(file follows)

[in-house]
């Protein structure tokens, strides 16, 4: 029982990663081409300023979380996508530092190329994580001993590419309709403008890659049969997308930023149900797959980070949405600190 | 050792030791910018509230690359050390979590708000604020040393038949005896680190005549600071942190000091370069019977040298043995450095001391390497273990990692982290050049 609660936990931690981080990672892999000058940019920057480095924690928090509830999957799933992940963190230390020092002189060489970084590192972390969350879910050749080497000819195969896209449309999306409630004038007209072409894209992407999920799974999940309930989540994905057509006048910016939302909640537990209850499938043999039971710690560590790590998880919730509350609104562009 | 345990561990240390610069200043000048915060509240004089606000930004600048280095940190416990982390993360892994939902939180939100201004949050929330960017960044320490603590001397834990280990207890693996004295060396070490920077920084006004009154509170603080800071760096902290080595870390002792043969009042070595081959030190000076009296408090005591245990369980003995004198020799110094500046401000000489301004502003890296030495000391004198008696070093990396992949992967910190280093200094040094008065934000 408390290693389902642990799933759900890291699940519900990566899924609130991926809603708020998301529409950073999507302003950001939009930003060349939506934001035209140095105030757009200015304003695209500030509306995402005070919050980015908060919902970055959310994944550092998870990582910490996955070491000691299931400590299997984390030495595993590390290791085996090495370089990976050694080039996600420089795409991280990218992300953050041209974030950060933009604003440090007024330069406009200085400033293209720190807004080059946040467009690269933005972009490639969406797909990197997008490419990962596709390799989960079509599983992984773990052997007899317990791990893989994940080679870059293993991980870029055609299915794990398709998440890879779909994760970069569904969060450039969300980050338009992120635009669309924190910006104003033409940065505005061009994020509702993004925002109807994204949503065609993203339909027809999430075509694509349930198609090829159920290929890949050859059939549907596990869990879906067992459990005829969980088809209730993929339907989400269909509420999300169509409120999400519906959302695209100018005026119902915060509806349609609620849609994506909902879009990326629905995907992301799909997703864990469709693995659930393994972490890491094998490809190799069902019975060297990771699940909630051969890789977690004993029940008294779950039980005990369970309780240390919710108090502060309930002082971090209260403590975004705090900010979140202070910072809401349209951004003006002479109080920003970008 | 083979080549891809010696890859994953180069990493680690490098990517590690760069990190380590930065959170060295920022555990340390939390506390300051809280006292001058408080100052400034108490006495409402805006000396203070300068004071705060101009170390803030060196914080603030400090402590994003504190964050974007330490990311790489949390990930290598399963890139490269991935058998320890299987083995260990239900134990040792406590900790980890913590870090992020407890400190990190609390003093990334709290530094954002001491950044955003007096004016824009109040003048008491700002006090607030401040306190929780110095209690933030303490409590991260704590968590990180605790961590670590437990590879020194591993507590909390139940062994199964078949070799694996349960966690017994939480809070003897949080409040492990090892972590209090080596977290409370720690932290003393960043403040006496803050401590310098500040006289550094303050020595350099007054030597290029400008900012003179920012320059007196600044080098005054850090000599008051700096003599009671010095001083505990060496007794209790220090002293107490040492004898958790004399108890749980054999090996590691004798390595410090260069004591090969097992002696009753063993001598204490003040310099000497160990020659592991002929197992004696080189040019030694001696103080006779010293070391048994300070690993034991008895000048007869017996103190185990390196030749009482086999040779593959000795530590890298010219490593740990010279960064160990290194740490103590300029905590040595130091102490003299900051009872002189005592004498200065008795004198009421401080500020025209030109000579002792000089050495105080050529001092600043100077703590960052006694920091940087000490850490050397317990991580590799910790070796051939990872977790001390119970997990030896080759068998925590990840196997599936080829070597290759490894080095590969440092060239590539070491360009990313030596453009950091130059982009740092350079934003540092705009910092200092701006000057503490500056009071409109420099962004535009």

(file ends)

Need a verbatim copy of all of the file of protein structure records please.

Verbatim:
[in-house]
């Protein structure tokens, strides 16, 4: 029982990663081409300023979380996508530092190329994580001993590419309709403008890659049969997308930023149900797959980070949405600190 | 050792030791910018509230690359050390979590708000604020040393038949005896680190005549600071942190000091370069019977040298043995450095001391390497273990990692982290050049 609660936990931690981080990672892999000058940019920057480095924690928090509830999957799933992940963190230390020092002189060489970084590192972390969350879910050749080497000819195969896209449309999306409630004038007209072409894209992407999920799974999940309930989540994905057509006048910016939302909640537990209850499938043999039971710690560590790590998880919730509350609104562009 | 345990561990240390610069200043000048915060509240004089606000930004600048280095940190416990982390993360892994939902939180939100201004949050929330960017960044320490603590001397834990280990207890693996004295060396070490920077920084006004009154509170603080800071760096902290080595870390002792043969009042070595081959030190000076009296408090005591245990369980003995004198020799110094500046401000000489301004502003890296030495000391004198008696070093990396992949992967910190280093200094040094008065934000 408390290693389902642990799933759900890291699940519900990566899924609130991926809603708020998301529409950073999507302003950001939009930003060349939506934001035209140095105030757009200015304003695209500030509306995402005070919050980015908060919902970055959310994944550092998870990582910490996955070491000691299931400590299997984390030495595993590390290791085996090495370089990976050694080039996600420089795409991280990218992300953050041209974030950060933009604003440090007024330069406009200085400033293209720190807004080059946040467009690269933005972009490639969406797909990197997008490419990962596709390799989960079509599983992984773990052997007899317990791990893989994940080679870059293993991980870029055609299915794990398709998440890879779909994760970069569904969060450039969300980050338009992120635009669309924190910006104003033409940065505005061009994020509702993004925002109807994204949503065609993203339909027809999430075509694509349930198609090829159920290929890949050859059939549907596990869990879906067992459990005829969980088809209730993929339907989400269909509420999300169509409120999400519906959302695209100018005026119902915060509806349609609620849609994506909902879009990326629905995907992301799909997703864990469709693995659930393994972490890491094998490809190799069902019975060297990771699940909630051969890789977690004993029940008294779950039980005990369970309780240390919710108090502060309930002082971090209260403590975004705090900010979140202070910072809401349209951004003006002479109080920003970008 | 083979080549891809010696890859994953180069990493680690490098990517590690760069990190380590930065959170060295920022555990340390939390506390300051809280006292001058408080100052400034108490006495409402805006000396203070300068004071705060101009170390803030060196914080603030400090402590994003504190964050974007330490990311790489949390990930290598399963890139490269991935058998320890299987083995260990239900134990040792406590900790980890913590870090992020407890400190990190609390003093990334709290530094954002001491950044955003007096004016824009109040003048008491700002006090607030401040306190929780110095209690933030303490409590991260704590968590990180605790961590670590437990590879020194591993507590909390139940062994199964078949070799694996349960966690017994939480809070003897949080409040492990090892972590209090080596977290409370720690932290003393960043403040006496803050401590310098500040006289550094303050020595350099007054030597290029400008900012003179920012320059007196600044080098005054850090000599008051700096003599009671010095001083505990060496007794209790220090002293107490040492004898958790004399108890749980054999090996590691004798390595410090260069004591090969097992002696009753063993001598204490003040310099000497160990020659592991002929197992004696080189040019030694001696103080006779010293070391048994300070690993034991008895000048007869017996103190185990390196030749009482086999040779593959000795530590890298010219490593740990010279960064160990290194740490103590300029905590040595130091102490003299900051009872002189005592004498200065008795004198009421401080500020025209030109000579002792000089050495105080050529001092600043100077703590960052006694920091940087000490850490050397317990991580590799910790070796051939990872977790001390119970997990030896080759068998925590990840196997599936080829070597290759490894080095590969440092060239590539070491360009990313030596453009950091130059982009740092350079934003540092705009910092200092701006000057503490500056009071409109420099962004535009």